As mentioned in multiple earlier posts to the linux-media mailing list, the soc-camera framework in its present state, as published in this git branch, has converted all its sensor and TV-decoder drivers, except ov6650 and mt9t031, which require a little more work, to be usable with generic V4L2 bridge drivers (thanks again to Hans Verkuil for V4L2 control framework conversion). Next on our roadmap is support for the Media Controller and pad-level APIs. Below are a couple of ideas, how this could be done, without any supporting code yet. The purpose of this post is to formalise my ideas a bit and to give you all a chance to point out any flaws in my concept. Since I haven't so far worked too closely with MC, such flaws are quite possible.
At the moment the soc-camera framework is mostly designed around a model, in which the video subsystem consists of a video capture interface on the SoC, handled as a single block, and one external capture device, like a camera sensor or a TV-decoder, connected to the above interface and additionally controlled over I2C or by some other means. Some extensions to this model, like an addition of further video processing units on the SoC, or further external modules in the video signal path are possible, but are not very well integrated into soc-camera. Examples of such extensions are the CSI-2 controller on sh-mobile and I2C lane shifters, residing on certain mt9m001 and mt9v022 camera modules and used to switch between 10- and 8-bit operation modes, when these modules are used with the PXA270 SoC.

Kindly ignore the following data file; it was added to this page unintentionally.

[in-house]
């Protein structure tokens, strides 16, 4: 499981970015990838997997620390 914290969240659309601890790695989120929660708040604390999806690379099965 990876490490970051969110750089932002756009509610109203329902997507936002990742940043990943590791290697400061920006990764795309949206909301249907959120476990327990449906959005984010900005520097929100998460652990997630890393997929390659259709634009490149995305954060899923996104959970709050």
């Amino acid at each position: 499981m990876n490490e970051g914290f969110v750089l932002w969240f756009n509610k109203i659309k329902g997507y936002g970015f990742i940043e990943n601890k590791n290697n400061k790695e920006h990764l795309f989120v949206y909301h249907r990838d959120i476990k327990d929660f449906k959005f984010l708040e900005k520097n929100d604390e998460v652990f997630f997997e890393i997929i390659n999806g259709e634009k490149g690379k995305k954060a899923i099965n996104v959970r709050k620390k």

Extending this model to better support multi-entity configurations is also on my TODO list, but is a separate task, therefore in this first step of the MC conversion I will initially address this simplistic 2-point scheme, but try to make design decisions, that would make supporting more complex configurations in the future simple enough.
The actual idea for this first step is to add an ability to support client (sensor and decoder) drivers, implementing the pad-level API, to soc-camera in a native way. This means, without wrapping subdev pad operations in standard video and core subdev operations, but by building a minimum MC implementation on top of existing soc-camera SoC (host / bridge) drivers, ideally, without having to modify them at all. That way, if a standard subdev driver is attached to your SoC, you get a standard V4L2 user-space interface, if your subdev driver implements pad-level operations, you can get a functional MC interface in user space with the same SoC driver.
Such a minimal MC implementation would create two entities: one for the actual video device (for the DMA engine), and one for the external video interface. In this simple case they shall be connected by an immutable link. The external pad will then be linked to the external video device, at least in the typical simple case of only one source pad on it.
Additionally, it should be possible for SoC drivers to implement advanced MC support, while still using parts of the soc-camera infrastructure.
In the most generic case, when both the SoC and the client drivers implement their own MC API support, the soc-camera framework should be made aware of the fact, that the configuration of all the entities in the system can change at any time, bypassing soc-camera interfaces, which means no cached values can be used by the soc-camera core.